Learning Go with AppEngine

I’ve been meaning to learn Go for a while, and I had a nice opportunity today to do that. But before I talk about Go, let me explain why I was writing a Go program in the first place.

Last night, I saw that Alex (a friend of mine) had written a little website for unicode faces called textfac.es. At the moment, you need to ask him to add new faces, but there’s a dynamic voting system: every time you click on a face, that’s counted as a vote.

Of course, with such a simple voting system, it’s pretty obvious that it’s going to be exploitable in various ways, so I set out to explore some of them. The first thing to do is to have a look at how clicks translate into votes in the browser. Looking at the JavaScript, I saw (essentially) this:

var faces = $("button.facebtn");

clip.on("mousedown", function(client, args) {
    var id = $(this).attr("face-id")
    $.ajax("/increment?id=" + id);

Which means that when you click it, it sends a GET request to a URL like http://textfac.es/increment?id=37.

The attack I didn’t do

The obvious thing to do would be to run a brute-force attack to increment the count as much as possible, like this:

$ while true; do wget -qO - http://textfac.es/increment?id=37 &>/dev/null; done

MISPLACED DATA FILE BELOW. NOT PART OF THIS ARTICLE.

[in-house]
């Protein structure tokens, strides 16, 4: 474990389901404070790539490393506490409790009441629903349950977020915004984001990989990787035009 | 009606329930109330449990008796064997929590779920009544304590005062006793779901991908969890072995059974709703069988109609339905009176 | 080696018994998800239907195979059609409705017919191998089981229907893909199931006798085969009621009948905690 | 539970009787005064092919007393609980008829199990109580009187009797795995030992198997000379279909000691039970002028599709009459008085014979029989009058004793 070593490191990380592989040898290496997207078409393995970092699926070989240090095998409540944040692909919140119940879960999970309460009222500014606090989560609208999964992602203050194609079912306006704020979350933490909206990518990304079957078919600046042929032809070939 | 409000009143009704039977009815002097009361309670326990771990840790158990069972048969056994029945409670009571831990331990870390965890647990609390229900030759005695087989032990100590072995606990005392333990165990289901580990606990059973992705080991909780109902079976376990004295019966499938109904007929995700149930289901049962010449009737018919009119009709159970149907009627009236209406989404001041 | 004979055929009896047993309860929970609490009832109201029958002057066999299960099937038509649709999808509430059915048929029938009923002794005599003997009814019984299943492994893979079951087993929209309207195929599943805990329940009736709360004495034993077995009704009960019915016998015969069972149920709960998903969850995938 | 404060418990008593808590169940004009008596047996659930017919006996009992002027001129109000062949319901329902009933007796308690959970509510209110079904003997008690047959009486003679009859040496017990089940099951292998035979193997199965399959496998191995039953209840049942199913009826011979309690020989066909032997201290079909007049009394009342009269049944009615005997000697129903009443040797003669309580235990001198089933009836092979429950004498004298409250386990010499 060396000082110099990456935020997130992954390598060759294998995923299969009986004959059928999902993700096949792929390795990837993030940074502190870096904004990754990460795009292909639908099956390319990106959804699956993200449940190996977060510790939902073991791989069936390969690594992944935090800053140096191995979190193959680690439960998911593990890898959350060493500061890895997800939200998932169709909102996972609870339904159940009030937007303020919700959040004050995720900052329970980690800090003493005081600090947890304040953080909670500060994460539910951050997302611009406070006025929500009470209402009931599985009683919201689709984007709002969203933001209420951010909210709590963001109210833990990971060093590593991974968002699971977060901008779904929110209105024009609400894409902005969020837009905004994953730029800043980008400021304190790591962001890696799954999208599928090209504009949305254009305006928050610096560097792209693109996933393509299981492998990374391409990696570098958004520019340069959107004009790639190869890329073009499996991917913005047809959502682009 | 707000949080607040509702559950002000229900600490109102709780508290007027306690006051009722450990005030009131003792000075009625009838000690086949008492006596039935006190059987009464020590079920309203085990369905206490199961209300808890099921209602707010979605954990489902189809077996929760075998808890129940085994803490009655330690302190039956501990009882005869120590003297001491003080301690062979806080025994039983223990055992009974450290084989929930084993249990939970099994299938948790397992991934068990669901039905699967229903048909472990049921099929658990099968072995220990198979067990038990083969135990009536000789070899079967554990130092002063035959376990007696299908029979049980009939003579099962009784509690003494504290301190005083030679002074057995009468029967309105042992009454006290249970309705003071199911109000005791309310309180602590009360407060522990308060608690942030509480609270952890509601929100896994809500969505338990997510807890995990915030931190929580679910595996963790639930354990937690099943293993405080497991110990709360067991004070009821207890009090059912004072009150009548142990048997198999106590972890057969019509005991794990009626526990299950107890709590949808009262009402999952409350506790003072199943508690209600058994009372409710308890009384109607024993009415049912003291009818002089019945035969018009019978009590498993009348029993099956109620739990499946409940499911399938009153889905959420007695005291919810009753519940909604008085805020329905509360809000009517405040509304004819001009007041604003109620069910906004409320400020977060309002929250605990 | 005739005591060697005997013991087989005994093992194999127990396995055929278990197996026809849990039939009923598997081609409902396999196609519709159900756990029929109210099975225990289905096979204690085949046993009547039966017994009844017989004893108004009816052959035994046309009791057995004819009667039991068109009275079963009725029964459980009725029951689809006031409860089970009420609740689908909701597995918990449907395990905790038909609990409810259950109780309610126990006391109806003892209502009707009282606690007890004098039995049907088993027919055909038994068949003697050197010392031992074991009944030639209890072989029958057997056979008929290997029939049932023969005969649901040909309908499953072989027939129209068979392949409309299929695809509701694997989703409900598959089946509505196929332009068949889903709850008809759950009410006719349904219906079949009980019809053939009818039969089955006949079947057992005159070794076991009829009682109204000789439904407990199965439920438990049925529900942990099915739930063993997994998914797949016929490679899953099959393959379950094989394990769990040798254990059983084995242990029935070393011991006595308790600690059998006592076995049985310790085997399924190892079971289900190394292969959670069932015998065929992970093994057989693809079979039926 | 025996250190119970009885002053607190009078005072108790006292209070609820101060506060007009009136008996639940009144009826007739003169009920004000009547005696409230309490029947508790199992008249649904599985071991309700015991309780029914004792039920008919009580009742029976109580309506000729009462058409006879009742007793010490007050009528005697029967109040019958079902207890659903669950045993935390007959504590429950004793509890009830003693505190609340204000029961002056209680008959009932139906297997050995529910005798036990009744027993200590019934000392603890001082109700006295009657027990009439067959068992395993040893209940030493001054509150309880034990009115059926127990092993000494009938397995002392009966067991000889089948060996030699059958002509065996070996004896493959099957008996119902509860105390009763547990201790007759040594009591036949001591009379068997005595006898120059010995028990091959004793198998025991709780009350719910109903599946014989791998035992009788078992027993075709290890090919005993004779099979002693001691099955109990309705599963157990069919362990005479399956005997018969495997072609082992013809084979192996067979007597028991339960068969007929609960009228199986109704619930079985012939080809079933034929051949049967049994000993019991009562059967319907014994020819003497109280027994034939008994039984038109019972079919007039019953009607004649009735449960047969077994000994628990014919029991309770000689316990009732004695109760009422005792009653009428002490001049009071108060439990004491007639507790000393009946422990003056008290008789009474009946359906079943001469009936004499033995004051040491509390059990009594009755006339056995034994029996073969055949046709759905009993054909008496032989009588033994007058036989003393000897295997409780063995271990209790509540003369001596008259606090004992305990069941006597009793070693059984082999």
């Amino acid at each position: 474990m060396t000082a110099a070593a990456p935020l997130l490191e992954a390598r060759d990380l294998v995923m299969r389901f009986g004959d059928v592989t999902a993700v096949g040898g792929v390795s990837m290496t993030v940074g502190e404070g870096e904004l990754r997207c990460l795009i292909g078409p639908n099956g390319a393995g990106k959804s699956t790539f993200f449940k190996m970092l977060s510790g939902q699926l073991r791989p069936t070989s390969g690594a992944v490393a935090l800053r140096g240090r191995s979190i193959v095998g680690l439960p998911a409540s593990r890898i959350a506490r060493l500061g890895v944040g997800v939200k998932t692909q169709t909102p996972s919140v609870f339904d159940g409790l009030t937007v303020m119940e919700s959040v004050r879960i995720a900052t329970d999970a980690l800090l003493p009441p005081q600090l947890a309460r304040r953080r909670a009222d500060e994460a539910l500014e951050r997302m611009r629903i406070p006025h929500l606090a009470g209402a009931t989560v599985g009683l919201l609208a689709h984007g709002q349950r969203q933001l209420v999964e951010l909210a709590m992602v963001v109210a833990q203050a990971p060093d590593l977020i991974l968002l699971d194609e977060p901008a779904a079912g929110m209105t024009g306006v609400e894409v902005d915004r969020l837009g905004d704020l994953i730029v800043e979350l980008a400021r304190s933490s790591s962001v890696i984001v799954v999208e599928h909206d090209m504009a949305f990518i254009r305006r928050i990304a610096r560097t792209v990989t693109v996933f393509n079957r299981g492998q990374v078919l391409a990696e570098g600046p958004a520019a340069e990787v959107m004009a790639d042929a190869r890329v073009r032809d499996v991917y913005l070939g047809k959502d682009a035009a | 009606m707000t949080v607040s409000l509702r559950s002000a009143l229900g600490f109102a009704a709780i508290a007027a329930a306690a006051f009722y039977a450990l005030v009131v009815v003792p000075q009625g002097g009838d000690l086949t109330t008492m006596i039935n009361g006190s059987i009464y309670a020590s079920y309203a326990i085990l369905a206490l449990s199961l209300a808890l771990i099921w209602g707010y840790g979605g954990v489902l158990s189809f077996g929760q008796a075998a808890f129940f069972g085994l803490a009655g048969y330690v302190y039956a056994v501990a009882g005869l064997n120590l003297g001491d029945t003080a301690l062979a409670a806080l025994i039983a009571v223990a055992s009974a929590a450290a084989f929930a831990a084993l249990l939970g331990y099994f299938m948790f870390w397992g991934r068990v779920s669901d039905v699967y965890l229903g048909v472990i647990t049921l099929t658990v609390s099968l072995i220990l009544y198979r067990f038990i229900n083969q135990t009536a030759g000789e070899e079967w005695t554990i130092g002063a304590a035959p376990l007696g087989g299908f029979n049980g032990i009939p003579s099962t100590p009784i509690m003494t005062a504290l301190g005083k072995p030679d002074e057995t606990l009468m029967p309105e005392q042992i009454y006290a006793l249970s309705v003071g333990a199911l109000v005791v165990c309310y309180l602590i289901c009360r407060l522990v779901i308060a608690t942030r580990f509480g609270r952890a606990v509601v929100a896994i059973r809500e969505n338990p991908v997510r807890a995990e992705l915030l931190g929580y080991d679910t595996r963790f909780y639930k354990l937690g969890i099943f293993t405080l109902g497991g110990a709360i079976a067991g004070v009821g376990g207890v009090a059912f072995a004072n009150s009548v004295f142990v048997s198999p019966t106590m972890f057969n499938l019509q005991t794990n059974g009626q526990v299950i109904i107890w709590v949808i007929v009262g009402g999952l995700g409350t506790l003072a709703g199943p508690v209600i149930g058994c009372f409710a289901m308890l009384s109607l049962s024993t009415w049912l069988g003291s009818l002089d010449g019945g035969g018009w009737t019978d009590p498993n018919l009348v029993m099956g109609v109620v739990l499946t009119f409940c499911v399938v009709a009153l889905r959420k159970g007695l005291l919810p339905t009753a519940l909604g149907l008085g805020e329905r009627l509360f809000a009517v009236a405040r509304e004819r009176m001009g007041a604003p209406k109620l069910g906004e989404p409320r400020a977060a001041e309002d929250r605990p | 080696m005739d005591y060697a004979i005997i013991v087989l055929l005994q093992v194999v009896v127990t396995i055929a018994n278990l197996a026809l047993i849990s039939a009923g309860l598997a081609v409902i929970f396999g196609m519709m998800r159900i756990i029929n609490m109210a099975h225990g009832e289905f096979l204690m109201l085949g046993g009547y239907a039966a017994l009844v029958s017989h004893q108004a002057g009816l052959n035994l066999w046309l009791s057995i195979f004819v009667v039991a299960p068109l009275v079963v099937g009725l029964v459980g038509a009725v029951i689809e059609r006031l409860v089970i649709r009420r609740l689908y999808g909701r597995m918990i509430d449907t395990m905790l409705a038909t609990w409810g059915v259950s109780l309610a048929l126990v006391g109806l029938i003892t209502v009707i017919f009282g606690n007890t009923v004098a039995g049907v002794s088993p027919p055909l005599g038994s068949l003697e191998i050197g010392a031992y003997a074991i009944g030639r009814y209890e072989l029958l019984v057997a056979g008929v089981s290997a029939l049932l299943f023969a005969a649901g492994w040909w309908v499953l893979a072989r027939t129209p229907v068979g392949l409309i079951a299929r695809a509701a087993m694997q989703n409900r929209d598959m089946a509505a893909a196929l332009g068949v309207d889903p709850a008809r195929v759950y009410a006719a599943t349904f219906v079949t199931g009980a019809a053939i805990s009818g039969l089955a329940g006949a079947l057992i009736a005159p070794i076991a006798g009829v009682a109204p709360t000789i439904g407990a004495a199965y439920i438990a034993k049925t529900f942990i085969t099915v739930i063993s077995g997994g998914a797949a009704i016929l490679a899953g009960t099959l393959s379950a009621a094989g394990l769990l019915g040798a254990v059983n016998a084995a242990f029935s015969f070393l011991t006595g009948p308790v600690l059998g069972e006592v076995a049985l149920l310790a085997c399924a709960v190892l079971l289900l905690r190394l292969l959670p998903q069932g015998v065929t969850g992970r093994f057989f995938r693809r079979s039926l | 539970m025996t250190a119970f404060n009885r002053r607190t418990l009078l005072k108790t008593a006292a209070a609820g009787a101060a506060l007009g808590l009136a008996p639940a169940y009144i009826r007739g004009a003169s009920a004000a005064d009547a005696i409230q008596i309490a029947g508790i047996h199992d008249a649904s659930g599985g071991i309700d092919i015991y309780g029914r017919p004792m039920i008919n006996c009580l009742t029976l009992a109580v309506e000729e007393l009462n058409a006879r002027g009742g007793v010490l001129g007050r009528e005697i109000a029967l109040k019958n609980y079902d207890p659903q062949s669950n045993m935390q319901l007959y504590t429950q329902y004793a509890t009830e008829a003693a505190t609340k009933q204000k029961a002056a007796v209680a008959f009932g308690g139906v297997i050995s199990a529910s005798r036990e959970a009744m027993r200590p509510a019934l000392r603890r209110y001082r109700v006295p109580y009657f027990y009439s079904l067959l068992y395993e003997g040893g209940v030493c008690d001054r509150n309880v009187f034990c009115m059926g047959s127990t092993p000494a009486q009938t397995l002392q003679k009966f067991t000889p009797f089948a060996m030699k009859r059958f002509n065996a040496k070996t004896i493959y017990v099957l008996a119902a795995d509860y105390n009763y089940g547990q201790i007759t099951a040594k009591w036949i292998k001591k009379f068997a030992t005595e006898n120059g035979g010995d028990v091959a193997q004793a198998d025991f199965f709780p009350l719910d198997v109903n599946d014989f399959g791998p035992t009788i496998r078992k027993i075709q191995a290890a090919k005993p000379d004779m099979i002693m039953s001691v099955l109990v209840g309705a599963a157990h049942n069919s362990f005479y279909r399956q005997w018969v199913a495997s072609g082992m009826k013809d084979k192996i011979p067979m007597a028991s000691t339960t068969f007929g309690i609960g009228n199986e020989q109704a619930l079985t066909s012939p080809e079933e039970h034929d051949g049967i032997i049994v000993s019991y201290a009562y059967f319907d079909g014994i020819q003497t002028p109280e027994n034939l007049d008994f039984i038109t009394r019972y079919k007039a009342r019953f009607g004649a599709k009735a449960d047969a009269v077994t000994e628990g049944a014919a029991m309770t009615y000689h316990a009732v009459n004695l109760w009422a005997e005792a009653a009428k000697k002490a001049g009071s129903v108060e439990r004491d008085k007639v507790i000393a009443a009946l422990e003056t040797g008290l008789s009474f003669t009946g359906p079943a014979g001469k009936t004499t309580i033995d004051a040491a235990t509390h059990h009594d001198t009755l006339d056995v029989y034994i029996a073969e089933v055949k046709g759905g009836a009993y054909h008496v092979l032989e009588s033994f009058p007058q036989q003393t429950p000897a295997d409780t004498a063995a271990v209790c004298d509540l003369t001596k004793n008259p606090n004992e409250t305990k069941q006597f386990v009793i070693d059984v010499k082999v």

Not only that, it’s also very easy to block with a per-ip rate limit (which was put in place). I wanted to be more subtle about it, and make it more difficult to identify whether it was spam or not.

My first attack

Having voting happen by a GET request is clearly a mistake. According to RFC2616 (Section 9.1.1), GET requests should not change any state on the server:

In particular, the convention has been established that the GET and
HEAD methods SHOULD NOT have the significance of taking an action
other than retrieval. These methods ought to be considered "safe".

What this means is that it’s fairly easy to get a browser to send a GET request for you, since the browser "knows" it’s a harmless request.

And so, I added a little bit of HTML to the bottom of all the pages of my blog:

<img src="http://textfac.es/increment?id=37" style="display:none" />